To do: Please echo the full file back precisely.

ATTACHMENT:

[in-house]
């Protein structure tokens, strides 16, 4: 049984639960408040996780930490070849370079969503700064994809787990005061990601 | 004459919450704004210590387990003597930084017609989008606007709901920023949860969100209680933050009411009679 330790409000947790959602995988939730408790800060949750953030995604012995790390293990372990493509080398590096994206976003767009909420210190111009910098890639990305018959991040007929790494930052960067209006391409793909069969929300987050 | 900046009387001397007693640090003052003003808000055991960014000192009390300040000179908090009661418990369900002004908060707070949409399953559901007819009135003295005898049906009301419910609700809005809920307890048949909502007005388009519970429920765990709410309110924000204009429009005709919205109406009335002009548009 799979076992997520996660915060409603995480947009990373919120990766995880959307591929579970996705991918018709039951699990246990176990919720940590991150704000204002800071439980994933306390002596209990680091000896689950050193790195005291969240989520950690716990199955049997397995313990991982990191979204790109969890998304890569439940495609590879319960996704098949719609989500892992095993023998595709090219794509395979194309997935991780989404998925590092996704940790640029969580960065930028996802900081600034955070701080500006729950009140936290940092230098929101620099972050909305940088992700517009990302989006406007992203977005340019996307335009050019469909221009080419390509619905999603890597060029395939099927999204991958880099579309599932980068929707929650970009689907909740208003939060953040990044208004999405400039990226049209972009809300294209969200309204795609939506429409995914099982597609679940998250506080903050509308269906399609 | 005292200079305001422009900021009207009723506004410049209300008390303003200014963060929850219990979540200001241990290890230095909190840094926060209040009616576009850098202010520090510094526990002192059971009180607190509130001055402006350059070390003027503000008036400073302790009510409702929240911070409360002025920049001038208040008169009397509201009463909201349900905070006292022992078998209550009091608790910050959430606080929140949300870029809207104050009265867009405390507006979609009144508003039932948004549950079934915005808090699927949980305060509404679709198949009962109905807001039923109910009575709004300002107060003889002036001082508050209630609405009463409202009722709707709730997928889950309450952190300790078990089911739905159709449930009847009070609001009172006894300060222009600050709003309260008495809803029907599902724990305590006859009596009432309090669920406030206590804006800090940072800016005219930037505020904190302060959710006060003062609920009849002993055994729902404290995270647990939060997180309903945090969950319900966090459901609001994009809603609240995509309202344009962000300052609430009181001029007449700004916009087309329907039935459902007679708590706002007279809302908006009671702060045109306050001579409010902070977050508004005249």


[in-house]
């Protein structure tokens, strides 16, 4: 049984639960408040996780930490070849370079969503700064994809787990005061990601 | 004459919450704004210590387990003597930084017609989008606007709901920023949860969100209680933050009411009679 330790409000947790959602995988939730408790800060949750953030995604012995790390293990372990493509080398590096994206976003767009909420210190111009910098890639990305018959991040007929790494930052960067209006391409793909069969929300987050 | 900046009387001397007693640090003052003003808000055991960014000192009390300040000179908090009661418990369900002004908060707070949409399953559901007819009135003295005898049906009301419910609700809005809920307890048949909502007005388009519970429920765990709410309110924000204009429009005709919205109406009335002009548009 799979076992997520996660915060409603995480947009990373919120990766995880959307591929579970996705991918018709039951699990246990176990919720940590991150704000204002800071439980994933306390002596209990680091000896689950050193790195005291969240989520950690716990199955049997397995313990991982990191979204790109969890998304890569439940495609590879319960996704098949719609989500892992095993023998595709090219794509395979194309997935991780989404998925590092996704940790640029969580960065930028996802900081600034955070701080500006729950009140936290940092230098929101620099972050909305940088992700517009990302989006406007992203977005340019996307335009050019469909221009080419390509619905999603890597060029395939099927999204991958880099579309599932980068929707929650970009689907909740208003939060953040990044208004999405400039990226049209972009809300294209969200309204795609939506429409995914099982597609679940998250506080903050509308269906399609 | 005292200079305001422009900021009207009723506004410049209300008390303003200014963060929850219990979540200001241990290890230095909190840094926060209040009616576009850098202010520090510094526990002192059971009180607190509130001055402006350059070390003027503000008036400073302790009510409702929240911070409360002025920049001038208040008169009397509201009463909201349900905070006292022992078998209550009091608790910050959430606080929140949300870029809207104050009265867009405390507006979609009144508003039932948004549950079934915005808090699927949980305060509404679709198949009962109905807001039923109910009575709004300002107060003889002036001082508050209630609405009463409202009722709707709730997928889950309450952190300790078990089911739905159709449930009847009070609001009172006894300060222009600050709003309260008495809803029907599902724990305590006859009596009432309090669920406030206590804006800090940072800016005219930037505020904190302060959710006060003062609920009849002993055994729902404290995270647990939060997180309903945090969950319900966090459901609001994009809603609240995509309202344009962000300052609430009181001029007449700004916009087309329907039935459902007679708590706002007279809302908006009671702060045109306050001579409010902070977050508004005249």